what is chloride shift?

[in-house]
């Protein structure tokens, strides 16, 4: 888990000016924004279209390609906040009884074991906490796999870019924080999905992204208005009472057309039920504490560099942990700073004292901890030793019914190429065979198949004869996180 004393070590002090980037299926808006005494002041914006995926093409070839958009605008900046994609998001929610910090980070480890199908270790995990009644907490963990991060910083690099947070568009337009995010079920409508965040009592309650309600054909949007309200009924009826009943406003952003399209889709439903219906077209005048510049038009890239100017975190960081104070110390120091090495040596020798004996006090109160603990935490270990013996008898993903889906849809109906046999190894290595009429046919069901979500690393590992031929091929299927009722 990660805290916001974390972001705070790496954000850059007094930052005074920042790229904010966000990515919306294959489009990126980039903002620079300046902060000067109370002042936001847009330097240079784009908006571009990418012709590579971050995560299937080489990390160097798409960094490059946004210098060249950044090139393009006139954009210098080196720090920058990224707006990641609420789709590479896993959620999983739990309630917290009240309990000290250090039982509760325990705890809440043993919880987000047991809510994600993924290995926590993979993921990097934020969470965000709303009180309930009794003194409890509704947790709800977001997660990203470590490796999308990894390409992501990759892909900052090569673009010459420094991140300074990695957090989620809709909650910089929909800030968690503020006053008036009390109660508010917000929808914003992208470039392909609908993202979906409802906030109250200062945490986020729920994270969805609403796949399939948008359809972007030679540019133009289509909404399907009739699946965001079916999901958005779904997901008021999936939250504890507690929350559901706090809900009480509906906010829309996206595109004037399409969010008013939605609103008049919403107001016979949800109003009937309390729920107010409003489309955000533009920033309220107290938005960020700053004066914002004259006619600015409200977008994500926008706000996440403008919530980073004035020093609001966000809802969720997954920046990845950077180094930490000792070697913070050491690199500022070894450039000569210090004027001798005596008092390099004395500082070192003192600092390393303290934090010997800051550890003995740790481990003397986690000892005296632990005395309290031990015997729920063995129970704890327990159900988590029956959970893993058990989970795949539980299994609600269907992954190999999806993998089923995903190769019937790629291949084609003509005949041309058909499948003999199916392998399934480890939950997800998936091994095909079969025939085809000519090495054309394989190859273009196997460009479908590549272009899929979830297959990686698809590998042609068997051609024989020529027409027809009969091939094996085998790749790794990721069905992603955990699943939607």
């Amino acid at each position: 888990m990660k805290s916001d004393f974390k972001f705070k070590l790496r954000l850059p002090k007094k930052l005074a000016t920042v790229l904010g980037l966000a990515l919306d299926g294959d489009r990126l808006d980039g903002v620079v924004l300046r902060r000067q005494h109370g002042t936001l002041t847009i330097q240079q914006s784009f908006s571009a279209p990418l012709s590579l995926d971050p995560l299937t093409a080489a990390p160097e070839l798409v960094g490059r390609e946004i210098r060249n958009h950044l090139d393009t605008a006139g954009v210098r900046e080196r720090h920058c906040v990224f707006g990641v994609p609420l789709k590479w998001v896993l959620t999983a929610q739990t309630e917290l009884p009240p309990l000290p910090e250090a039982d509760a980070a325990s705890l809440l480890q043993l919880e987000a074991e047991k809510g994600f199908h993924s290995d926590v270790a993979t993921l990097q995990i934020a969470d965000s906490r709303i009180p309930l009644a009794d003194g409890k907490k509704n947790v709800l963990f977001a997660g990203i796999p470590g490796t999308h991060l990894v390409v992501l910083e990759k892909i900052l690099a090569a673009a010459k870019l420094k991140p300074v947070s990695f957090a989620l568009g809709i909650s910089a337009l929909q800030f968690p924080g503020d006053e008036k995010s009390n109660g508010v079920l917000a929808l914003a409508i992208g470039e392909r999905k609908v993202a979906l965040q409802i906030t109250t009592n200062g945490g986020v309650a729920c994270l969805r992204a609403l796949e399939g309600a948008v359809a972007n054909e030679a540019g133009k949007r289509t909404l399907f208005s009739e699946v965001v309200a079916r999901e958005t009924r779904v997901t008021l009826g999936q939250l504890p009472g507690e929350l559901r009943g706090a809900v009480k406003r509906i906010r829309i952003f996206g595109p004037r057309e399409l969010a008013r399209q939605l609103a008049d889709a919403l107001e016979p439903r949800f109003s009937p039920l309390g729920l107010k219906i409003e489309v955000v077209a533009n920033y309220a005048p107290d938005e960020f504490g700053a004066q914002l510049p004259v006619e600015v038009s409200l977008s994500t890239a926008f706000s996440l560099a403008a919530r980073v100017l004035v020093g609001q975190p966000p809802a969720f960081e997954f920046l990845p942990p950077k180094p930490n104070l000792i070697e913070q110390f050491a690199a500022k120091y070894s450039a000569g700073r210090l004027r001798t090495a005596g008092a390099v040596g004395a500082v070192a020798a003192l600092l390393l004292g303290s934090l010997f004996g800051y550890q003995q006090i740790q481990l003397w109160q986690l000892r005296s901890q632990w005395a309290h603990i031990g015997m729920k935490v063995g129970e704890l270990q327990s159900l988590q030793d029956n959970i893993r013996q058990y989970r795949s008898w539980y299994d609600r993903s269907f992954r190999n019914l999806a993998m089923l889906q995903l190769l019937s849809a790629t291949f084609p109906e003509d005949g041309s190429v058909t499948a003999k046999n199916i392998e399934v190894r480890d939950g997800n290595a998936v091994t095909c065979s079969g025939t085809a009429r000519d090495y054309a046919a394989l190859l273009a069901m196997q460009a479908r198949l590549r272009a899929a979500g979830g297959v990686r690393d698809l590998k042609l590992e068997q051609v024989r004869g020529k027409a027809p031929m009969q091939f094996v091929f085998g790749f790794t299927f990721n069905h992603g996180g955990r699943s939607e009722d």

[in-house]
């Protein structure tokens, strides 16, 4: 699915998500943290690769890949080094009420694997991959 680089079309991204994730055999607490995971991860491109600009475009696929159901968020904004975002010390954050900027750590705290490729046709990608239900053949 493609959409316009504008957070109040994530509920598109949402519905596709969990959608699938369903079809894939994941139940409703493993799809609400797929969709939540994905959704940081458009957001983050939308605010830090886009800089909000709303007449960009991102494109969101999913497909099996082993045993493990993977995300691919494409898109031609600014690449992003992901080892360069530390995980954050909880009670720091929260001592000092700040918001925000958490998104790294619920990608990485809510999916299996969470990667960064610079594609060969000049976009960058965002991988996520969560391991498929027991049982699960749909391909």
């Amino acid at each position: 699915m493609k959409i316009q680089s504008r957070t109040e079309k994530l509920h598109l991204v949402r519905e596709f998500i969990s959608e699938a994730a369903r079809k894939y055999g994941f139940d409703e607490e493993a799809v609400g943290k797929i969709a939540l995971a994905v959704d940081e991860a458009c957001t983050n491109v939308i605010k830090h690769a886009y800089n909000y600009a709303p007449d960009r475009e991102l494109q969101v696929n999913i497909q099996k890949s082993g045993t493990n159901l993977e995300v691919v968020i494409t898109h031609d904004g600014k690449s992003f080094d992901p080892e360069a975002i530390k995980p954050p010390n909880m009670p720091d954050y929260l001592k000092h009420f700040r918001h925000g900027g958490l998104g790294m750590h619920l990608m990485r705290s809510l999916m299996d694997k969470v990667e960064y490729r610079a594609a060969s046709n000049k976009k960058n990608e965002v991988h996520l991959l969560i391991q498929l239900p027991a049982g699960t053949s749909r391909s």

Chloride shift (also known as the Hamburger shift named after H. J Hamburger) is a process which occurs in a cardiovascular system and refers to the exchange of bicarbonate (HCO3-) and chloride (Cl-) across the membrane of red blood cells. Carbon dioxide (CO2) generated in tissues enters the blood and dissolves in water in the red blood cells to form carbonic acid (H2CO3), which then dissociates to form bicarbonate (HCO-3) and a hydrogen ion (H+). When carbon dioxide levels fall as the blood passes through the lungs, bicarbonate levels fall in the serum because the equilibrium shifts to replace CO2, and consequently bicarbonate in the red blood cells will move out into the serum. To balance the charges when bicarbonate exits the cell, a chloride anion from the plasma enters the red blood cell. Reverse changes occur in the lungs when carbon dioxide is eliminated from the blood. Here, the exchange of bicarbonate for chloride in red blood cells flushes the bicarbonate from the blood and increases the rate of gas exchange.This chloride shift may also regulate the affinity of hemoglobin for oxygen through the chloride ion acting as an allosteric effector.